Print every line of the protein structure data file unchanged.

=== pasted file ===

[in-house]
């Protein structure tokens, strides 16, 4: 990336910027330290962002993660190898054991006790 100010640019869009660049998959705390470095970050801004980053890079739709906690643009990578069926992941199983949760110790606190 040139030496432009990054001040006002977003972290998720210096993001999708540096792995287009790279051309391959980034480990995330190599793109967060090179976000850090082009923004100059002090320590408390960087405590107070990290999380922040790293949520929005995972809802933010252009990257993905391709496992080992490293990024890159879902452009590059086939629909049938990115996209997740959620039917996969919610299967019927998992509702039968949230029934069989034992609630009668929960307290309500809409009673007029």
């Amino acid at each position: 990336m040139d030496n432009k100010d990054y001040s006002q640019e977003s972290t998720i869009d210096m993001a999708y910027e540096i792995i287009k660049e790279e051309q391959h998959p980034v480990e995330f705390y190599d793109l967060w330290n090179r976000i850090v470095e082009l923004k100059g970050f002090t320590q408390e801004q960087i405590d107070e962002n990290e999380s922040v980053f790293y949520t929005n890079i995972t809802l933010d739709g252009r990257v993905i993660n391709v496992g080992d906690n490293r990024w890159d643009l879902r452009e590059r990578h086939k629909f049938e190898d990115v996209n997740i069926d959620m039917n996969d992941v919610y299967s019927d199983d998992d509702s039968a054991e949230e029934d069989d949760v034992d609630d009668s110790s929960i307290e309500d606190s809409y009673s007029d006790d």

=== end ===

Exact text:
[in-house]
């Protein structure tokens, strides 16, 4: 990336910027330290962002993660190898054991006790 100010640019869009660049998959705390470095970050801004980053890079739709906690643009990578069926992941199983949760110790606190 040139030496432009990054001040006002977003972290998720210096993001999708540096792995287009790279051309391959980034480990995330190599793109967060090179976000850090082009923004100059002090320590408390960087405590107070990290999380922040790293949520929005995972809802933010252009990257993905391709496992080992490293990024890159879902452009590059086939629909049938990115996209997740959620039917996969919610299967019927998992509702039968949230029934069989034992609630009668929960307290309500809409009673007029």
């Amino acid at each position: 990336m040139d030496n432009k100010d990054y001040s006002q640019e977003s972290t998720i869009d210096m993001a999708y910027e540096i792995i287009k660049e790279e051309q391959h998959p980034v480990e995330f705390y190599d793109l967060w330290n090179r976000i850090v470095e082009l923004k100059g970050f002090t320590q408390e801004q960087i405590d107070e962002n990290e999380s922040v980053f790293y949520t929005n890079i995972t809802l933010d739709g252009r990257v993905i993660n391709v496992g080992d906690n490293r990024w890159d643009l879902r452009e590059r990578h086939k629909f049938e190898d990115v996209n997740i069926d959620m039917n996969d992941v919610y299967s019927d199983d998992d509702s039968a054991e949230e029934d069989d949760v034992d609630d009668s110790s929960i307290e309500d606190s809409y009673s007029d006790d």